Regularisation is any process through which someone can obtain a residence permit to stay in the country they already live in. People can apply for these procedures from inside the country, in contrast to residence and work permits which have to be applied for from another country.
Countries throughout the world, including in the EU, have regularised people living irregularly on their territory, either through temporary programmes or through ongoing mechanisms. Among the most recent regularisation measures adopted in the EU, we can cite programmes in Italy (2020), Portugal (2020) and Ireland (2022). Most EU member states have regularisation mechanisms for victims of crime, children or young people, seriously ill people or for people who cannot return to their country of origin.
Regularisation is a key policy tool to address the harm experienced by people when they are undocumented. But for regularisation to work effectively and fairly, it must meet several criteria.
1. Undocumented people themselves are able to apply, including children.
People should be able to apply independently. Regularisation mechanisms and programmes that are driven by or depend on employers or life partners can lead to exploitation. It often happens that employers charge their employees for sponsoring the application, or workers accept exploitative conditions because their application depends on their employer.
2. Civil society is involved from design, through implementation and evaluation.
Civil society organisations, including migrants’ associations, are crucial partners for effective regularisations, and should be involved as such from the outset, in the design, implementation and evaluation of measures. This helps make sure regularisation schemes are effective, feasible and adapted to the local context.
3. The procedure is accessible.
Procedures need to be accessible and not too bureaucratic, burdensome or expensive. Administrative fees, for instance, are an important barrier because most undocumented people live in poverty. The proof and documentation required should also be reasonable considering the living experience of undocumented people.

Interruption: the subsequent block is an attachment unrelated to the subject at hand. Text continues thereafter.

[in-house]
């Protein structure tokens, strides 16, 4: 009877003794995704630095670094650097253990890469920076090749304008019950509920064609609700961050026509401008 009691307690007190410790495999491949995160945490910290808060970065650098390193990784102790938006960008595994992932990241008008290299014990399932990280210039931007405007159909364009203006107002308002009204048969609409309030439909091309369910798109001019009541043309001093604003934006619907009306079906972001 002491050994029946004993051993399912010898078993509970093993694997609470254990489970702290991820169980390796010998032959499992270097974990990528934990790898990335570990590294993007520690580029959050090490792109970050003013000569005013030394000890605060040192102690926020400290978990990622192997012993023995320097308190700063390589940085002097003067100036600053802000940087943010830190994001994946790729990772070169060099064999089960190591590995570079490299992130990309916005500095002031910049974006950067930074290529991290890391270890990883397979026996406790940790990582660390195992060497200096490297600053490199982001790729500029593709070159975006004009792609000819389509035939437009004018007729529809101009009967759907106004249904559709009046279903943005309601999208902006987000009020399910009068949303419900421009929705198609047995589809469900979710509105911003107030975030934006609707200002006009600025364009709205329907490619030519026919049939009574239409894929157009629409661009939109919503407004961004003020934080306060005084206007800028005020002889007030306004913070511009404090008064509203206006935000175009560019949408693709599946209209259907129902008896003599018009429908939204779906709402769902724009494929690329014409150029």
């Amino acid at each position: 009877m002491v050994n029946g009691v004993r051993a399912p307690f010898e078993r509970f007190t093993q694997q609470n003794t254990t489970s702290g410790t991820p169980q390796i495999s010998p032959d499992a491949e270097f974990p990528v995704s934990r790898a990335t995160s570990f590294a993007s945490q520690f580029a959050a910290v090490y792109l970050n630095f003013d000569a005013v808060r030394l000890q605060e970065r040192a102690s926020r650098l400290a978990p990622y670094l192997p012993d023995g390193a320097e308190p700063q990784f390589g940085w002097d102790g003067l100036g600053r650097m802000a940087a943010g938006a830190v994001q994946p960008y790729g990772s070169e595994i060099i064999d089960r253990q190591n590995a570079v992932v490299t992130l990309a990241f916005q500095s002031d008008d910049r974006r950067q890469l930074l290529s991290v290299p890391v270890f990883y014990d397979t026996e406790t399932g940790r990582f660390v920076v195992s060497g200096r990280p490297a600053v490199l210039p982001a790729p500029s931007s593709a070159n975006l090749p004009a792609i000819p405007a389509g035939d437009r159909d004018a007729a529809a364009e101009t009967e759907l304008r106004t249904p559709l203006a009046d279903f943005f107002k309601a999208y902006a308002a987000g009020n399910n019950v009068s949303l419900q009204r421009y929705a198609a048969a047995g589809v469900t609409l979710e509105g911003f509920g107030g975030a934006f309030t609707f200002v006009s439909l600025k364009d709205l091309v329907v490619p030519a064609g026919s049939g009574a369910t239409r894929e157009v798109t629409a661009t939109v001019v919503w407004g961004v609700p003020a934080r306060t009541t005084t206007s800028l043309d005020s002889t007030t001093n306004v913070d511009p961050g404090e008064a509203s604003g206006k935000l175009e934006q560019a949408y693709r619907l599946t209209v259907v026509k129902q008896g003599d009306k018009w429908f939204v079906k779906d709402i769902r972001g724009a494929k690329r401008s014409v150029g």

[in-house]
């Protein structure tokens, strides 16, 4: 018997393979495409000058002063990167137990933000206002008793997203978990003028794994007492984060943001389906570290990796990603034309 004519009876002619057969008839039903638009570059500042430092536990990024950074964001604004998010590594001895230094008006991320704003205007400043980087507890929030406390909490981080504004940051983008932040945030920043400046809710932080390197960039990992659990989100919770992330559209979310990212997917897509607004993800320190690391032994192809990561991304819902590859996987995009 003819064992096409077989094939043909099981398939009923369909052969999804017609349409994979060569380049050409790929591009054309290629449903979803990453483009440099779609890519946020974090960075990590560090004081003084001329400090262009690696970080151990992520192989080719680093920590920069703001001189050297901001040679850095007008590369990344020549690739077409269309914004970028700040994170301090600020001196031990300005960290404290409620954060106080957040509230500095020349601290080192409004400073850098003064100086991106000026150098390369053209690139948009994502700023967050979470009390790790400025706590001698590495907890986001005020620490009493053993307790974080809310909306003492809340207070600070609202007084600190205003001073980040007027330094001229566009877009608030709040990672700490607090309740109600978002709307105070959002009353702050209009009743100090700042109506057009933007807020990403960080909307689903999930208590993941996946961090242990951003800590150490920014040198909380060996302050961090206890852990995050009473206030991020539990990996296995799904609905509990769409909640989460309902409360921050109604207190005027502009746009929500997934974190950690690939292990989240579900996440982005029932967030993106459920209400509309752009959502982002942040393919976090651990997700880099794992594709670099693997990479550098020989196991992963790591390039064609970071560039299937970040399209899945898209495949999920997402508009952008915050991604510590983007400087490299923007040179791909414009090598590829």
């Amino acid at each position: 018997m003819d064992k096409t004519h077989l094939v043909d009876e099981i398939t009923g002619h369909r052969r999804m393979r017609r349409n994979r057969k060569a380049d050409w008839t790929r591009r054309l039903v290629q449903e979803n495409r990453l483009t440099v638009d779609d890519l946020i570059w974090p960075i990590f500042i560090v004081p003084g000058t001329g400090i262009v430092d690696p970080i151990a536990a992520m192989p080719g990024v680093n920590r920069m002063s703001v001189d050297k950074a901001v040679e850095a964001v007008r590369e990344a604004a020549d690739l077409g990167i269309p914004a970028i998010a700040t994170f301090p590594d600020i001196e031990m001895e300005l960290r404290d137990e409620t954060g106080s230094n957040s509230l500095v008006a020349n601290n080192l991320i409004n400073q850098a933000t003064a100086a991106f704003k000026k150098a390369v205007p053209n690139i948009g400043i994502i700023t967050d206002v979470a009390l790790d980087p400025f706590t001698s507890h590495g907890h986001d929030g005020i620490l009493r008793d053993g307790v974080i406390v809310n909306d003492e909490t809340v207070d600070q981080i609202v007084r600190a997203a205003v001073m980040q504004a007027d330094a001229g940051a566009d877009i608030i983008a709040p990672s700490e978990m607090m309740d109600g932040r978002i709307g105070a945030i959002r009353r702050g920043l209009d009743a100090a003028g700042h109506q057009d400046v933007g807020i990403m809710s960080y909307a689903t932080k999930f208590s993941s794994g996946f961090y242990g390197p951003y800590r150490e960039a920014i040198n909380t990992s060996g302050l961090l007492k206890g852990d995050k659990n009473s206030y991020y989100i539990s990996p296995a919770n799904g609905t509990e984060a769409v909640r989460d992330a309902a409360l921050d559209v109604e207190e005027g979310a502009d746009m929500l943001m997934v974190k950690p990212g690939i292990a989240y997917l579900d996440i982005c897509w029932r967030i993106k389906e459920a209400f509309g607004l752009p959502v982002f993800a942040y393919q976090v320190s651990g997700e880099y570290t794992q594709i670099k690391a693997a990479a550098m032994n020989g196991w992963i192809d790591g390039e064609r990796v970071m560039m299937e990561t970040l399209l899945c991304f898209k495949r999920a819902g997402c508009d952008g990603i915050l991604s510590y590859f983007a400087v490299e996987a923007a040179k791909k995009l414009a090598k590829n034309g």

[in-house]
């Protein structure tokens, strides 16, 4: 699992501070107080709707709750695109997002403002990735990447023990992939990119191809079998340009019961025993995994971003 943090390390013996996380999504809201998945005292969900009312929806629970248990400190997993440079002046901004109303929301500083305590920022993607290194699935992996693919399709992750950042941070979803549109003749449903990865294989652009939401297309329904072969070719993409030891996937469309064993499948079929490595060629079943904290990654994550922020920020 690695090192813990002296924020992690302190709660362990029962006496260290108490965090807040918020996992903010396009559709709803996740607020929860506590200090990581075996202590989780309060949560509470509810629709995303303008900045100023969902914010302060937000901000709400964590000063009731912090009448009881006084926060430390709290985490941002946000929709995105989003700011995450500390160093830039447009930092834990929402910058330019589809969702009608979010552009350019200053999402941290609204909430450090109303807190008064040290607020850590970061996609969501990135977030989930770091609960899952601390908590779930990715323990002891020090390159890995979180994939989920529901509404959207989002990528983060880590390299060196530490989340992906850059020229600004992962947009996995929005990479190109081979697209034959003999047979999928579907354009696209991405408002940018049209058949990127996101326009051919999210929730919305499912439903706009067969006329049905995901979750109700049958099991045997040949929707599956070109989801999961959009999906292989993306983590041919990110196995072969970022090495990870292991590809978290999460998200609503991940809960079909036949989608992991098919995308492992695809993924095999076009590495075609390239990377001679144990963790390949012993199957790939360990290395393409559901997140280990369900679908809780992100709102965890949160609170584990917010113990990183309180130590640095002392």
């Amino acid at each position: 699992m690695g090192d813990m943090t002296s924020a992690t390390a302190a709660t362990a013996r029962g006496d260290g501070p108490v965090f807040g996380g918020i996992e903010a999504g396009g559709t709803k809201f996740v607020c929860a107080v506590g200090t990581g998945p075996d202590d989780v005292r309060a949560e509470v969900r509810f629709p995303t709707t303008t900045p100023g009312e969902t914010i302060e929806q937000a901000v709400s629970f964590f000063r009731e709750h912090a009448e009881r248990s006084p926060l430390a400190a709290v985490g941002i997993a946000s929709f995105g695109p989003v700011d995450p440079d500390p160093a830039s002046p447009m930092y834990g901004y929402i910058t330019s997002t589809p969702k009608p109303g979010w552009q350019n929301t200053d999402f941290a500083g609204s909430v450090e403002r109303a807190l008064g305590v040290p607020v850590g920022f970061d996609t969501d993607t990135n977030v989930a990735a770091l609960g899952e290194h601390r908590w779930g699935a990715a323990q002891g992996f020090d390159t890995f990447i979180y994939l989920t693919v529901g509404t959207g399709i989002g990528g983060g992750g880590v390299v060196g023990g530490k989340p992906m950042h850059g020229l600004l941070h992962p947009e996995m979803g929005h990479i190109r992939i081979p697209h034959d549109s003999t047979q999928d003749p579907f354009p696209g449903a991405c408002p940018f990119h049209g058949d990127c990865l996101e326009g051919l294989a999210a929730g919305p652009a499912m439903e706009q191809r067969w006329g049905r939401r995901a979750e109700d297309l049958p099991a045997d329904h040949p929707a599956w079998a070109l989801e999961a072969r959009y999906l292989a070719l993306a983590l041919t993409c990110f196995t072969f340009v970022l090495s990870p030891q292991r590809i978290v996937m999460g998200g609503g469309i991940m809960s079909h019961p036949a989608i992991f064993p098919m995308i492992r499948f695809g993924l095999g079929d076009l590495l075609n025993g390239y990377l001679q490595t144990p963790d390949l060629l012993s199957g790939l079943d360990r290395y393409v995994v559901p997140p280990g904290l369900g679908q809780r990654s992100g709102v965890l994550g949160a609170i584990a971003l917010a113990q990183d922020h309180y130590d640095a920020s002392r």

4. Decisions are based on clear, objective criteria.
Eligibility criteria should be clear, not arbitrary or too onerous to prove. A number of years of residence should be sufficient grounds to regularise people, at least in cases of children and young people.
Decisions should be made on the basis of these clear, objective criteria.
5. Decisions are made independently and impartially.
Decisions should be taken in an independent and impartial way, and be informed by experts relevant to the criteria to be assessed.
For instance, doctors with the relevant specialisation should be involved in decisions on regularisation claims based on medical grounds, while country of origin experts should be involved in the assessment of whether the person runs the risk of human rights violations in the country of return. Child protection specialists and psychologists should be involved in decisions concerning children.
6. Reasons for refusal are documented and argued.
Reasons for refusal should be documented and argued. Applicants should be able to appeal against such refusals.
7. Procedural guarantees are in place.
People should be informed throughout the process, have access to free legal aid and have a right of appeal in case their application is rejected.
8. A temporary permit is issued during the application process.
Residence procedures can be very long, and without a permit, people’s vulnerability to exploitation, poverty, isolation, and mental ill-health will continue. The temporary residence permit must grant access to services, justice and regular work, to promote the inclusion of the undocumented person during the process, and ensures governments respect fundamental rights.
9. The resulting residence permit is secure and long-term.
Regularisation applications should result in independent, secure, and long-term residence permits that give access to the labour market.
10. The regularisation prevents further irregular stay and work, and is accompanied by support measures.
Temporary regularisation programmes should be flanked by ongoing regularisation mechanisms. Both should be accompanied by measures that support the applicants and/or address the root causes of irregular stay and work. For instance, support measures could include language classes when some language competence is required for the regularisation.
Cover: Katja Tähjä